by: Wes Ishmael

You could always tell the rare occasion when Peetie Womack had spent a might too long at the punch bowl: sooner or later, he'd get around to most everyone, rub them on the noggin, his eyes sparkling. He'd look long and hard at the noggin owner as if he was going to make a wish or offer some profound insight that never came...and then he'd move on.

Peetie had just given Delmar Jacobs his second noggin rubbing of the annual Apache Flats St. Patrick's Day/Rebel Proud Winter's End Fiesta when the door to Delmar's Quonset hut burst open, ushering in a blast of cold air and Hooter McCormick.

“Hooter, you fibbing pole cat, I thought you said you couldn't make it this year, that you'd still be out of town,” Peetie shouted.

“Thought I was, but I'm not,” Hooter replied with a shrug, making a beeline for the watering trough.

Even by Hooter standards, he was looking more wilted and bedraggled than a stray cat emerging from a downpour into a gale. The circles under his eyes looked permanently bruised. The crows' feet and study lines were deeper than a fresh furrow; shirttail half in and half out, one of his trouser legs torn at the knee.

“You look like you been pulled through a knothole backwards, after a pistol whipping by a large ape in a small room,” said Lonnie Johnson, leaning against the makeshift bar.

“What happened to you, cuz?” asked Charlie, wiping the moisture from a cold can of Pearl before handing it to him.

“I went to California.”

“I know that, but it doesn't explain your sorry state.”

“Well, I flew there, as you well know because you're the one who took me to the airport. But I didn't stay long, and I danged sure didn't fly back.”

Spying the Future in the Past

A friend whom he'd only identify as Jack had asked Hooter to go scout some potential pasture on California's central coast.

“Best time to look, when it's dry and no one's thinking cows,” Jack had told him. “I'd go myself, but I need to keep my involvement on the down-low. Besides which, I'll be looking in Oregon at the same time.”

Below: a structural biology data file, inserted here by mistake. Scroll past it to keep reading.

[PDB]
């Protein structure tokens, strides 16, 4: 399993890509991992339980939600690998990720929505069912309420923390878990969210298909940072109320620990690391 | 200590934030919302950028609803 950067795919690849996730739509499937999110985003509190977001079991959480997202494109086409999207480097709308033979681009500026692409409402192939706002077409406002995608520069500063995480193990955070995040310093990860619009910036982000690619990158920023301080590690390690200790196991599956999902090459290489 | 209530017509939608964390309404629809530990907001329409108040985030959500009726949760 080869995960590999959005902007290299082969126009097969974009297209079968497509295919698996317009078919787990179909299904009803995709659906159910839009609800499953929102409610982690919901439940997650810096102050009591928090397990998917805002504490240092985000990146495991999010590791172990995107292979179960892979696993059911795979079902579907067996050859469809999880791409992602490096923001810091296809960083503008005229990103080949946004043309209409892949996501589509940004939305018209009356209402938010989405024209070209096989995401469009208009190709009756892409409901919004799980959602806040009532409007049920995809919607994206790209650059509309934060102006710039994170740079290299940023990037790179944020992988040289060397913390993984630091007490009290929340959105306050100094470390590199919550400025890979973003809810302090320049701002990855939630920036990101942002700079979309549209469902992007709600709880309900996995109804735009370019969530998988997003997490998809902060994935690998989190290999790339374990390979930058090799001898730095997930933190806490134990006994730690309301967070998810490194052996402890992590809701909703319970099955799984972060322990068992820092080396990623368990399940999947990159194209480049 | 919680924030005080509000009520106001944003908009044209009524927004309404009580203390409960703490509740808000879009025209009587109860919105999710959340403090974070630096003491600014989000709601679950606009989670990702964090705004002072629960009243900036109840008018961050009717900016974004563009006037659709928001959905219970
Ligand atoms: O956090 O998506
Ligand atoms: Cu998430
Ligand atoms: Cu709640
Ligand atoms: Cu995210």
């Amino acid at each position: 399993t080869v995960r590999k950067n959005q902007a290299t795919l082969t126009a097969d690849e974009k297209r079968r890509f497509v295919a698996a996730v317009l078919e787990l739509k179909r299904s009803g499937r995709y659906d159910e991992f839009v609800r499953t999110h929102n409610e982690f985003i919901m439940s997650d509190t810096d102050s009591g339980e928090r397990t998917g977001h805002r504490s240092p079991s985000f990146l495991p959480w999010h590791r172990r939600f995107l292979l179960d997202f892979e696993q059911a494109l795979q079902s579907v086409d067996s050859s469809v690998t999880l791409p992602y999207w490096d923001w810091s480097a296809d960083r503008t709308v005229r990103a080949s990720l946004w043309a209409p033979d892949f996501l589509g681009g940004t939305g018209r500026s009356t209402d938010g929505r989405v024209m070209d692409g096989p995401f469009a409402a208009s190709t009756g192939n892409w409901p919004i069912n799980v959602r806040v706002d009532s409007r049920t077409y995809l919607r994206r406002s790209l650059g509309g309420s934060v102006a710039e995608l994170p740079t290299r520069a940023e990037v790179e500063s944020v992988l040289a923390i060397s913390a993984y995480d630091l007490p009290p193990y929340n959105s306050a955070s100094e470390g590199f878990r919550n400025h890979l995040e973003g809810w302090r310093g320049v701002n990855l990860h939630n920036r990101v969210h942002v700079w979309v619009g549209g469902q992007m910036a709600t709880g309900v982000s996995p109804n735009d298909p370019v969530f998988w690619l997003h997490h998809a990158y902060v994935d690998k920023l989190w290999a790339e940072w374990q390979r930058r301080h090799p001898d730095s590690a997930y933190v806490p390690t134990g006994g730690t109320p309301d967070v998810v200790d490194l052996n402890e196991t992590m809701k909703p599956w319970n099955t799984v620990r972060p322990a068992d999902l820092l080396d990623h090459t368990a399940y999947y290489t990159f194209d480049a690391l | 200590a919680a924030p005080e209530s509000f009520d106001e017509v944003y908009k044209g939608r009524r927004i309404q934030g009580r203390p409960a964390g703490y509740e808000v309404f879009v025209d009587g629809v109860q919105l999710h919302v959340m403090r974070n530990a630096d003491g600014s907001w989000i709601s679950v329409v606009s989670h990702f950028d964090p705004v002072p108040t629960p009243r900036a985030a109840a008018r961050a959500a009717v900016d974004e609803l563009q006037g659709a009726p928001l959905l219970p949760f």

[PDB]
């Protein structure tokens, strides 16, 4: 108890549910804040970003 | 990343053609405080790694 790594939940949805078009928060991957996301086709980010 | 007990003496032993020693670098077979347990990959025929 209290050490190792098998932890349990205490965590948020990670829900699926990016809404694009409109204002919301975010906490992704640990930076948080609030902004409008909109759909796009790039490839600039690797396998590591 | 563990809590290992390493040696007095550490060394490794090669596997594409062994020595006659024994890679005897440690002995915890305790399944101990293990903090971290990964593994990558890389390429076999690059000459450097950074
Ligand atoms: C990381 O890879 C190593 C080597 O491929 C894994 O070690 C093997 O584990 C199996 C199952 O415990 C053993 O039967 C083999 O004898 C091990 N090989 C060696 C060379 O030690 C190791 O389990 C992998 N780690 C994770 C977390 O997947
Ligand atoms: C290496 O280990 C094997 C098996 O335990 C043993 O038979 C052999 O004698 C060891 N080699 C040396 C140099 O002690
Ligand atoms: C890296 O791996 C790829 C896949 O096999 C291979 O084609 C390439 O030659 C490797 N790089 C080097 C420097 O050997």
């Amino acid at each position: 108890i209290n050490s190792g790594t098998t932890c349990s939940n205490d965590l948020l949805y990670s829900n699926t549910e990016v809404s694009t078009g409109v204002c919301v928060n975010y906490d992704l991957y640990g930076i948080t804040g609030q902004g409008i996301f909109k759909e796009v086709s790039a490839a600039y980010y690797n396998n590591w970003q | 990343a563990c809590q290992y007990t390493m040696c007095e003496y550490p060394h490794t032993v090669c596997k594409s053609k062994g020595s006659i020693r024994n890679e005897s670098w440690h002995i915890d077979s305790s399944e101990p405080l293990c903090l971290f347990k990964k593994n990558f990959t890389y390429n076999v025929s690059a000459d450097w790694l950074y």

So Hooter went.

“Things went fine until I got to security,” Hooter explained, taking a long pull on the can.

“Uh oh, I see where this is heading,” said Izzie Franklin. The others nodded in understanding, recalling Hooter's previous experiences and offenses.

“Nope. It's not what you think,” Hooter said. “Those security folks were almost nice to me.”

The problem came when the TSA folks were patting him down—Hooter always opted out of being scanned based on both principle and a firm distrust of the technology.

“I even had my jeans starched extra heavy, just in case,” Hooter said to no one in particular.

“Oh no,” said cousin Charlie.

“Oh, yes,” Hooter said. “That feller was patting down the inside of my legs. I missed the belt loops and there they went.”

Stiff as the jeans were, they slid over his skinny posterior, revealing his Tasmanian Devil boxer shorts to anyone who cared to look.

Other than turning lobster red and hiking them back up, there wasn't much else Hooter could do or say. Had the cotton been on the other cheek, he would have cackled, too.

“Then came that quinine cat,” Hooter said.


“I'm sitting there waiting for the plane. I cinched my belt an extra notch, I might add. Minding my own business. This lady sets one of those travel cages beside me with the door facing my direction. It was the ugliest cat I ever saw, big splotches of fur missing. I wouldn't have noticed, except for the fact that it was sneezing, wheezing, coughing and hacking. You know I never have cottoned to cats, but I tried to be nice. Then that filthy varmint hacks up a fur ball.